Today, many older workers are facing a challenge they thought was far behind them: finding a job. Continuing economic woes have found some retirees returning to the workforce, while other workers have been let go from what they thought would be their life-long employment. Money isn't the only reason older works are seeking new opportunities. Many people want to stay active and engaged -- not to mention share their expertise.
If they can get their foot in the door, that is. Finding that next great opportunity can be a challenge at any stage of one's career, but older workers also face unfair stereotypes about their age. Many employers see them as less energetic and less enthusiastic as younger candidates, or worry that they're simply killing time until retirement. Unfortunately, these misconceptions can keep employers from harnessing the wealth and expertise of older candidates.
“Many employers are reluctant even to consider applicants aged 50+," says Sarah Welstead of Retired Worker, a website for retired people who want to work on a part-time or contract basis. "In many ways, looking for a job after retirement is a lot like looking for your first real job right out of school: you have to work a little harder to get your foot in the door and tell employers why they should hire you.”
Addressing age discrimination in the workplace
Experts say older job-seekers can address age discrimination and find meaningful employment by following these 7 tips.
1. Update your appearance. If your clothing and hairstyle aren’t current, many employers will assume your skills are also out of date. If you haven't worked recently, you'll find offices more casual than they used to be. In most industries, the days of the power suit are long past.
“You don't have to be a fashion plate or spend a lot of money: a pair of khakis and a couple of shirts from Gap can cost less than $100 and will ensure that employers aren't distracted by wondering whether you're too ‘old-fashioned’ for their company,” Welstead says. “And don’t forget to stay in shape!”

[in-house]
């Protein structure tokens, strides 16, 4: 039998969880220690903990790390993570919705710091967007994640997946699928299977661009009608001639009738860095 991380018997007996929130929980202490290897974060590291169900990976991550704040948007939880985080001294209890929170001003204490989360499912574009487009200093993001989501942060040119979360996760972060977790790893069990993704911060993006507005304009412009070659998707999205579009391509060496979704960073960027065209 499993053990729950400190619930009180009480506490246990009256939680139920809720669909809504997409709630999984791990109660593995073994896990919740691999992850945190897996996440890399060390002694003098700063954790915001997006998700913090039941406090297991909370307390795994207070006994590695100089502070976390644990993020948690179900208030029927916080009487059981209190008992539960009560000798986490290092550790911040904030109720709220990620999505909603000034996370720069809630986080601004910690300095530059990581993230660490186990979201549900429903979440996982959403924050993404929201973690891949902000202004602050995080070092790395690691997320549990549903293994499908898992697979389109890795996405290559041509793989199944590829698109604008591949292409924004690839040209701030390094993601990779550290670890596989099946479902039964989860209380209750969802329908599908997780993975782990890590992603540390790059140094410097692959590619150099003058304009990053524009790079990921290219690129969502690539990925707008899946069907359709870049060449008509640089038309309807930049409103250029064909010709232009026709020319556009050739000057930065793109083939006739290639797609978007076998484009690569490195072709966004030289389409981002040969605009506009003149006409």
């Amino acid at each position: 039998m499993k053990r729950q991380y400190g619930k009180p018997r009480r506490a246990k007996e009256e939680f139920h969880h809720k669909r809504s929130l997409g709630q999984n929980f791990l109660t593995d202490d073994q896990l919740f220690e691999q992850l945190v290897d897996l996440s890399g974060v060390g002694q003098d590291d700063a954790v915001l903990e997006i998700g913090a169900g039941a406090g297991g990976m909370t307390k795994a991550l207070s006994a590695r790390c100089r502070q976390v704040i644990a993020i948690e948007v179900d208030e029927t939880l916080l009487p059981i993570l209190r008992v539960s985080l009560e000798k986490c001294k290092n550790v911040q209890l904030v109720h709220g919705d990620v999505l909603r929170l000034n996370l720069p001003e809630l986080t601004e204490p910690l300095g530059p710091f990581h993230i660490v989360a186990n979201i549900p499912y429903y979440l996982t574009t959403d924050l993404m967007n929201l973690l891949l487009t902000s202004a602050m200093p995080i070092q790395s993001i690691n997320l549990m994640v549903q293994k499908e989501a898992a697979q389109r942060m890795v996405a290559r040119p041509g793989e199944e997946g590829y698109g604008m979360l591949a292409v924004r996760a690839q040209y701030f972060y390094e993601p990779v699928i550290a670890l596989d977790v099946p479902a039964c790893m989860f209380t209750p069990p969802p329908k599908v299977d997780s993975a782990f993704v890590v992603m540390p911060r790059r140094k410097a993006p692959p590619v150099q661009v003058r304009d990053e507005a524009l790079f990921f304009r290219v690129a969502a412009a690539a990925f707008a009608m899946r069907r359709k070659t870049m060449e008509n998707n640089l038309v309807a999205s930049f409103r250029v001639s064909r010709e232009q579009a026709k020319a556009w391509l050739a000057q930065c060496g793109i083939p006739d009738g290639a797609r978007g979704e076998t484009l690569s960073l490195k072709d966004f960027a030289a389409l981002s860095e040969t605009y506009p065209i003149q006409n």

2. Be patient. While finding a job can be hard work at any age, older workers need to be even more patient and diligent. Many older workers assume that after 35+ years of experience, a job will fall into their lap. Unfortunately, however, many employers are reluctant to consider older workers.
3. Be confident – but not too much. Don't be shy about a little self-promotion. Tell employers what your strengths are and how they will benefit by hiring you. Remember, however, that while confidence is key, cockiness can work against you.
4. Flash the BlackBerry or smart phone. Older workers often get a bad rap for their unwillingness or inability to adapt to change – particularly when it comes to technology. Looking to improve your computer skills? Consider taking a course or online tutorial.
5. Network, network, network. Not surprisingly, many job leads come from friends, family or colleagues. In addition to your personal network, find work opportunities on employment websites, job boards, corporate websites, temporary agencies, networking and job clubs, career fairs and headhunters.
6. Focus on experience, not age. Fight negative age stereotypes by focusing on your knowledge and real-world experience. Take pride in your achievements, maturity, and wisdom. When it comes to updating your resume, some experts advise focusing on the most relevant experience of the past 10 to 20 years and when listing university or college degrees, leaving off the year of graduation.
7. Consider a career change. Many older people find meaningful work consulting for businesses (particularly small businesses) in their area of expertise. Others may decide to start their own small business. Here are some smart tips on start-ups.
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